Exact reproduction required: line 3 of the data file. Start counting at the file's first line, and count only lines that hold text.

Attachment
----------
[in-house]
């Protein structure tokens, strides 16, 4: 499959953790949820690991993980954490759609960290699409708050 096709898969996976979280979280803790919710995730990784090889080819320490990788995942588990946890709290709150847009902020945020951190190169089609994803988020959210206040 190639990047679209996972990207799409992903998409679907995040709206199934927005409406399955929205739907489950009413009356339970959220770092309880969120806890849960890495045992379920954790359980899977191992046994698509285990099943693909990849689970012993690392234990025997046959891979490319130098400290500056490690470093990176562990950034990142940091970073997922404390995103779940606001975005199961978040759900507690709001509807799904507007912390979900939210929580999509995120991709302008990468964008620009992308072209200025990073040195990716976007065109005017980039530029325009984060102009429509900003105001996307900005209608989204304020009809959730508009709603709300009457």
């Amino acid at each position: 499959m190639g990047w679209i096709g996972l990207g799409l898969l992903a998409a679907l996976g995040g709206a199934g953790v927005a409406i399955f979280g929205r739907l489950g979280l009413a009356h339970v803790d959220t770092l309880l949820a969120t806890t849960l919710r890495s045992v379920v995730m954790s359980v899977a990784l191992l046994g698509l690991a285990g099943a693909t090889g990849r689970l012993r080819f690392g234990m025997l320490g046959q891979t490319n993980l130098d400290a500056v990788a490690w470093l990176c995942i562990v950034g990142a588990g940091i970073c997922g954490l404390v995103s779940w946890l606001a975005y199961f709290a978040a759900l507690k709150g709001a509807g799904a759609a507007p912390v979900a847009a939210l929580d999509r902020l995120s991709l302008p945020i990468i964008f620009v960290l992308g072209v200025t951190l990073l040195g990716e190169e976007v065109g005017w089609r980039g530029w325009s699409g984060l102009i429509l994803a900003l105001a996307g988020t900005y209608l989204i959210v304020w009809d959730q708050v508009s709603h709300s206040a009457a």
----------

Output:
């Amino acid at each position: 499959m190639g990047w679209i096709g996972l990207g799409l898969l992903a998409a679907l996976g995040g709206a199934g953790v927005a409406i399955f979280g929205r739907l489950g979280l009413a009356h339970v803790d959220t770092l309880l949820a969120t806890t849960l919710r890495s045992v379920v995730m954790s359980v899977a990784l191992l046994g698509l690991a285990g099943a693909t090889g990849r689970l012993r080819f690392g234990m025997l320490g046959q891979t490319n993980l130098d400290a500056v990788a490690w470093l990176c995942i562990v950034g990142a588990g940091i970073c997922g954490l404390v995103s779940w946890l606001a975005y199961f709290a978040a759900l507690k709150g709001a509807g799904a759609a507007p912390v979900a847009a939210l929580d999509r902020l995120s991709l302008p945020i990468i964008f620009v960290l992308g072209v200025t951190l990073l040195g990716e190169e976007v065109g005017w089609r980039g530029w325009s699409g984060l102009i429509l994803a900003l105001a996307g988020t900005y209608l989204i959210v304020w009809d959730q708050v508009s709603h709300s206040a009457a």